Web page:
I drenched my coolvest, and we were once again on our way.
We had agreed the night before that Maria and Kostantinos would stay another night at the camp site in Ulcinj, but they'd ride along with me towards Kotor and subsequently Cetinje, after which they'd return to Ulcinj and I'd head on northbound.
Time to twist the wrist, and overtake the feeble!
This was also something particularly unnerving - Montenegrin tunnels. There's no lighting, alot of moisture, and you can't see anything because of that.
Nothing but light at the end, if you're lucky!
The hills were omnipresent. Yesterday we'd already been gobsmacked by the first Montenegrin views, but they just kept on coming.
The traffic was OK too... although in this pic, it looks worse than it is.
But ofcourse, soon enough I learned I'd spoken too soon.
Luckily, me and Konstantinos both thought the same thing. 'That's a mighty interesting sidewalk over there'.
Excuse me, coming through!
Just as we suspected, people in Montenegro also adhered to the credo of 'Screw the rules, respect each other'.
The immediate problem with the Montenegrin coastal roads also became apparent.
They are really nice, flowing roads in the mountain side...
...but as soon as you get to a city, that's when things get difficult. Konstantinos, with his soft luggage, was more maneuverable than I was, so sometimes he had to wait up for me.
The Montenegrin drivers didn't mind, though. The oncoming traffic even made room for us.
It was getting pretty tiresome in this heat though, but luckily...
(sorry, lost me train of thought again. Where was I? Oh, right)
...luckily my friend Murphy had brought his buddy Thor along again. We chose to pull in, and have some lunch whilst we awaited the rain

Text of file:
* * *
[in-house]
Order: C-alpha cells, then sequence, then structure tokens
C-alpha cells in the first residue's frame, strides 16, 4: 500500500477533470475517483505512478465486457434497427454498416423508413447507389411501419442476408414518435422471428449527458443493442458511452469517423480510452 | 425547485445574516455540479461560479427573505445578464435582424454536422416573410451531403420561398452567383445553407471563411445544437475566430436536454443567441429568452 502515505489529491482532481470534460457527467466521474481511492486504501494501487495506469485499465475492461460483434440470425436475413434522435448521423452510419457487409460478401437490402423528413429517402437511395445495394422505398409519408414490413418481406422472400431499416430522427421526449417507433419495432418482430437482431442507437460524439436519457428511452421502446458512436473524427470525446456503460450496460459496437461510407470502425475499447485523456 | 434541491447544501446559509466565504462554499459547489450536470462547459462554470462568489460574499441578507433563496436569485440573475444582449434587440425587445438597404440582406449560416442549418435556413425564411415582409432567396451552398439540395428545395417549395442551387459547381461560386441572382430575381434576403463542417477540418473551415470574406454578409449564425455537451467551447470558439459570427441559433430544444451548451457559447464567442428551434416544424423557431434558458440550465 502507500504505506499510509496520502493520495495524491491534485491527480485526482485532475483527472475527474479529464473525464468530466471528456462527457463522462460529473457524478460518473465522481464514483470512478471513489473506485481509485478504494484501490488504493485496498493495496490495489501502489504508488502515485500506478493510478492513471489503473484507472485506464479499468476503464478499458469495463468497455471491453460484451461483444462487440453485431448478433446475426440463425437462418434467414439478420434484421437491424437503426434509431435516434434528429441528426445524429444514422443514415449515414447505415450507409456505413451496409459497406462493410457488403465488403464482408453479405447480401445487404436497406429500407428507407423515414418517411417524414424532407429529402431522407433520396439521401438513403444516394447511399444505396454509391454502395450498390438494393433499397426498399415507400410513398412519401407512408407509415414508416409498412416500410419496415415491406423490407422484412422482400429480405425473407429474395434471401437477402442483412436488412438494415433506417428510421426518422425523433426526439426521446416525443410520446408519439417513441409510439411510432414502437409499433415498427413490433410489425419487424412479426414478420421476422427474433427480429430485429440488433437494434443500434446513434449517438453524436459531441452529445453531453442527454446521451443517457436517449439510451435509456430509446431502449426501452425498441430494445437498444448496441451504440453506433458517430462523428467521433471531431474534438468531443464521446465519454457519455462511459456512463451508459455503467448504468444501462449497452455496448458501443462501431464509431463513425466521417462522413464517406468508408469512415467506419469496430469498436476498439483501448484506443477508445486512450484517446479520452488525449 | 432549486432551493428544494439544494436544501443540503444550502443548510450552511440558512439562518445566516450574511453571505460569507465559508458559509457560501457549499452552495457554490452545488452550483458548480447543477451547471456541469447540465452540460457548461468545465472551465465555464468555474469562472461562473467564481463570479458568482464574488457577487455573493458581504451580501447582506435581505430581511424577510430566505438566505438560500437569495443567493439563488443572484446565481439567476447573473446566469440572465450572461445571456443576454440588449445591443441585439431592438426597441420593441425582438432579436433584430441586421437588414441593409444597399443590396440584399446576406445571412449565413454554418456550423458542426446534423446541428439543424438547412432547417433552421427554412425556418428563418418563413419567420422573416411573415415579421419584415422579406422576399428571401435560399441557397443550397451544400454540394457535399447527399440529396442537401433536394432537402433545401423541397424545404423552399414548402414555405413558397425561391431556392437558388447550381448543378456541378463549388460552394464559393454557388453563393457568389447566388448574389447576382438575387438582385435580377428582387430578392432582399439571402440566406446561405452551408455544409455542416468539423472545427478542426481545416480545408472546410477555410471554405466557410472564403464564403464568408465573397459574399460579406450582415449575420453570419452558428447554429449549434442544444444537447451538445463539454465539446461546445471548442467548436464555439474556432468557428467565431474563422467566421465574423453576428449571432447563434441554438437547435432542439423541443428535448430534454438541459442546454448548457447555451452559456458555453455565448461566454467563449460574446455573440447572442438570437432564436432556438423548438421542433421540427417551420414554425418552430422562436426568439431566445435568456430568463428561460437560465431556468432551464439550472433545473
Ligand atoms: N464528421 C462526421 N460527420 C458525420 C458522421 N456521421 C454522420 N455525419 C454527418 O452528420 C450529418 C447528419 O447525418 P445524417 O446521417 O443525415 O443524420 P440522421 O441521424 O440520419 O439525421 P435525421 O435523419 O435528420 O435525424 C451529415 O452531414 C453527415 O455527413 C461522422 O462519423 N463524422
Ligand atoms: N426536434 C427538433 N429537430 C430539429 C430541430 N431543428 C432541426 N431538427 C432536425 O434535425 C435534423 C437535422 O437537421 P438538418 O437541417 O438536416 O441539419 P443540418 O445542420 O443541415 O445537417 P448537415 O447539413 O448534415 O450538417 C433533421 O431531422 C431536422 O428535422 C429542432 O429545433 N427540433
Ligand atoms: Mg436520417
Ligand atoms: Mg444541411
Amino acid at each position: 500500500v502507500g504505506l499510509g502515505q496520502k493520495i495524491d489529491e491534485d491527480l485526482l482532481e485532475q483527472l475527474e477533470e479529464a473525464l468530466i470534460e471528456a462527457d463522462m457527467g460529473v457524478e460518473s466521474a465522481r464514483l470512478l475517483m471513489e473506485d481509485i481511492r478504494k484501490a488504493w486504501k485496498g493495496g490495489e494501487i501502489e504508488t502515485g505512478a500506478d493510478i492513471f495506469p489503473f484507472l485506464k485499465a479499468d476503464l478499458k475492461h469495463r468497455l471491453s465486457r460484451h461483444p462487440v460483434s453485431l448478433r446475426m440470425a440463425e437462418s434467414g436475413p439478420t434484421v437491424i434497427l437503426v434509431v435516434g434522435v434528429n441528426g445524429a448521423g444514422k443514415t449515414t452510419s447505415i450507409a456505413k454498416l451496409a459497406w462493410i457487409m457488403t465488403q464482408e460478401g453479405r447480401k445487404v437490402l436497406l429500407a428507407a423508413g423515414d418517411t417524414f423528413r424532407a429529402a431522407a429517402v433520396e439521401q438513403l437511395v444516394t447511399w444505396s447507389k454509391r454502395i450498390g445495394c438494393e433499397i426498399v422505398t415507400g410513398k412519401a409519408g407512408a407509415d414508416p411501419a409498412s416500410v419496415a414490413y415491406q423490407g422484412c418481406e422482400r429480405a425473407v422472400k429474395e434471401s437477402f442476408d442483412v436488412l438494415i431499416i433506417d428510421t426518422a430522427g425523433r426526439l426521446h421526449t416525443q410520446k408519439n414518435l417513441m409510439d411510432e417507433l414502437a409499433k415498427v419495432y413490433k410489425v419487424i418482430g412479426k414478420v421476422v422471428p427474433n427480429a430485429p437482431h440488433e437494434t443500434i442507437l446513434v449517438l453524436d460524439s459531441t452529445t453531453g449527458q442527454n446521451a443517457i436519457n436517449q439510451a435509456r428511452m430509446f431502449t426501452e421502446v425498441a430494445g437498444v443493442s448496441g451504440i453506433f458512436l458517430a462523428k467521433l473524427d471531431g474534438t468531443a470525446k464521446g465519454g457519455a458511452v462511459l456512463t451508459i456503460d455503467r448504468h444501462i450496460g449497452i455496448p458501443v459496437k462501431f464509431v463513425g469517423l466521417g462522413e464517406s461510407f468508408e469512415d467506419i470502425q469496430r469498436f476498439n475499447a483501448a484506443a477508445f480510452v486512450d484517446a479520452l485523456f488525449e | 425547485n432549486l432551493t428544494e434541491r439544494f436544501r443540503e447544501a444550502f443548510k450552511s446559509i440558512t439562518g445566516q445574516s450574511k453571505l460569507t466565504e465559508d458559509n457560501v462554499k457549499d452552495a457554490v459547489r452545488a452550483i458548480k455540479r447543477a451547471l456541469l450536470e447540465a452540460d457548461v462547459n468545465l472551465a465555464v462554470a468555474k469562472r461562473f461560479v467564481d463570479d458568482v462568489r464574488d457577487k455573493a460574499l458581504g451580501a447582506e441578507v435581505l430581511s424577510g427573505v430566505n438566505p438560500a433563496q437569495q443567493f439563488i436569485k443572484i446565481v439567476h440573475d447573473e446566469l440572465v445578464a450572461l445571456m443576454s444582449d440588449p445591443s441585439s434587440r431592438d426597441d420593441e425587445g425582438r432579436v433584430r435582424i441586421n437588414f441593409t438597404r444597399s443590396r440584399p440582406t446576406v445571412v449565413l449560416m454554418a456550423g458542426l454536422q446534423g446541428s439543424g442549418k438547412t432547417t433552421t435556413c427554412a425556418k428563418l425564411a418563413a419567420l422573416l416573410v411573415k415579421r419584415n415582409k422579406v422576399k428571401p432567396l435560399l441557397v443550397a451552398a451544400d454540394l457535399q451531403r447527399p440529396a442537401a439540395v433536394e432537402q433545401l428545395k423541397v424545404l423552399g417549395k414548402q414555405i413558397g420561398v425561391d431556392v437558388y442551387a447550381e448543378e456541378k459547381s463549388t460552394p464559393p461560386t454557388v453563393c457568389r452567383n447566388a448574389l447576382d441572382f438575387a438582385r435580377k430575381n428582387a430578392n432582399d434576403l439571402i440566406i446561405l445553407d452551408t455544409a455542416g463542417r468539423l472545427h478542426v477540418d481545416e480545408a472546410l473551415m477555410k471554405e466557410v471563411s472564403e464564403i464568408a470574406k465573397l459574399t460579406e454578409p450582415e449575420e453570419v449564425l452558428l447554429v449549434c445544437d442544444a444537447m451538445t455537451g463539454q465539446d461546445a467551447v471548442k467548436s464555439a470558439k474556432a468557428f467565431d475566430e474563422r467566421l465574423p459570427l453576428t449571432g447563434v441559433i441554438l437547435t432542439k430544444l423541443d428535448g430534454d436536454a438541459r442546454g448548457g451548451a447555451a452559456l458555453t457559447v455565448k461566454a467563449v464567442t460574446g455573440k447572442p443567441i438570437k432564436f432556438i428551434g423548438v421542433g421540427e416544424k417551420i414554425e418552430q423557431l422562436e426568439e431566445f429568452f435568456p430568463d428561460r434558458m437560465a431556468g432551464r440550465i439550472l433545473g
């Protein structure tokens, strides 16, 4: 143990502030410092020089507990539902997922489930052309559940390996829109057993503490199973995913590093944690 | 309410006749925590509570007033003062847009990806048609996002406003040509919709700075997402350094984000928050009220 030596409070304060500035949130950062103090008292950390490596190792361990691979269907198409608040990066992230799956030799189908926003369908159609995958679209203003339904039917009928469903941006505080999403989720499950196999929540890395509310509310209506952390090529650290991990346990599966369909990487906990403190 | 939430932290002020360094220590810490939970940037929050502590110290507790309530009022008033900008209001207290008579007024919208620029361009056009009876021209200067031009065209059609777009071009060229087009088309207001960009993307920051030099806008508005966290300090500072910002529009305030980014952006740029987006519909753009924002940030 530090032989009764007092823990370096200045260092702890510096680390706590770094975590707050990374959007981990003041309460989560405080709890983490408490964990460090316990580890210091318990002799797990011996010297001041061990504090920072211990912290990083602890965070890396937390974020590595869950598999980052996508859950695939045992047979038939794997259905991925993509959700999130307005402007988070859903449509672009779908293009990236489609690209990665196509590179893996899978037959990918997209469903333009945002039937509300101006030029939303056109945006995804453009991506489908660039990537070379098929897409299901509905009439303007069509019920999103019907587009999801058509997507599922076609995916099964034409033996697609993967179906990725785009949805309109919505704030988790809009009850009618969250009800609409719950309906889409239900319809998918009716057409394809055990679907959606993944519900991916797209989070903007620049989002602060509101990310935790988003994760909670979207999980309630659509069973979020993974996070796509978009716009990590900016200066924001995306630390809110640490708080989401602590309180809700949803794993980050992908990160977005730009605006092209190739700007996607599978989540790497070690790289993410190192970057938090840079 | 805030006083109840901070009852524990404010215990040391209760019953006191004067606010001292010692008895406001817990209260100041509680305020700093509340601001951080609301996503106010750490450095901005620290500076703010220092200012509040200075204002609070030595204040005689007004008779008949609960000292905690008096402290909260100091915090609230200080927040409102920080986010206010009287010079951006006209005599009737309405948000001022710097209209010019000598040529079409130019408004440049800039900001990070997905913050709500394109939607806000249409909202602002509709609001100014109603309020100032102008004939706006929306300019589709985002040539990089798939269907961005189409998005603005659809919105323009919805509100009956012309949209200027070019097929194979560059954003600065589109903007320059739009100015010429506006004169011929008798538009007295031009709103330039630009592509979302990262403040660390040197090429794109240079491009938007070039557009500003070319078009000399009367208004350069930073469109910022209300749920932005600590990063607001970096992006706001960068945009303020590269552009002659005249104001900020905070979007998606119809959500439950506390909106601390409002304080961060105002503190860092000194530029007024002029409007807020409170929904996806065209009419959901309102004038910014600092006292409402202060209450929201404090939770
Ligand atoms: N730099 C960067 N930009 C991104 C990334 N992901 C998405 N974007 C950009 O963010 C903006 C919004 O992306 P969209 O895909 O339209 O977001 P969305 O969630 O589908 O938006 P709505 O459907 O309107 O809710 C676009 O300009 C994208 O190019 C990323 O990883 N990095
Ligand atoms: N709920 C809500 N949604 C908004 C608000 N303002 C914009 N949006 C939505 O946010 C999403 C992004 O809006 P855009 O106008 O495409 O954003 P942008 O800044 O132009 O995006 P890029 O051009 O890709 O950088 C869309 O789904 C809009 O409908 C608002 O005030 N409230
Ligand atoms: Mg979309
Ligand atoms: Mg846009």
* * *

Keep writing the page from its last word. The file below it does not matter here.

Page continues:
And we basically left off where we'd stopped in Shkoder. Time for an Albanian lunch! This time, Konstantinos finally gave in and let me pay.
It wasn't too long after this that we reached Kotor. I rode up front, but eventually I noticed Konstantinos and Maria were nowhere to be seen. I waited up, but after consulting a map the penny dropped. I'd already passed Kotor and was now miles north of it, going straight where we'd said to go right.
Not the way I'd wanted to say goodbye... but luckily, the road leading North toward Niksic made up for this.
Here, have a look.
As I climbed the temperatures kept dropping. I had started with 40 degrees in the sunshine this morning, but now, it was less than half that. It was nice to be out of the sweatbox for once, but in fully ventilated heat gear, things got rather chilly real soon.
But still, the views were spectacular.
I plowed on towards Zabljak, which is a winter skiresort in winter. Because of this, there are alot of people renting out rooms in their house... so I found one, for just 10 Euros. And it had everything I needed. Half an hour after I'd arrived, two Polish riders came to stay as well - one on an oldschool Triumph Tiger, and the other on a Transalp.
We spent the evening exchanging stories and trying the local cuisine - thankfully, just across from our hostel there was a small restaurant. The kitchen was tiny, the owner was also the waiter... but the place was packed, and the food was tremendous. If you ever get to Zabljak yourself one day, make sure to visit "Old Wolf" - you surely won't regret it.
The following day, I was to go up a bit further to see the Tara river gorge. Then, head back South and into Bosnia.
Just for future reference - the place you see just left beside the road (inside the bend), that's the restaurant I was talking about.
Zabljak is a town at an altitude of nearly 1500m, so if you want to go and visit a gorge...
...that means you'll eventually have to descend down a string of hairpins.
One thing I also didn't like about Montenegrin roads (beside the tunnels) was the way they'd have ridged tarmac on a few places. In a car, you hardly notice it... but the narrow tires of the Beast kept on following the ribs in the road. Ribbed, but certainly not for my pleasure!
At the Tara Gorge, I was lucky enough to score a Montenegro sticker. Long live souvenir shops!
Oh, and before I forget... here's a vid of the ride across the Tara Gorge bridge.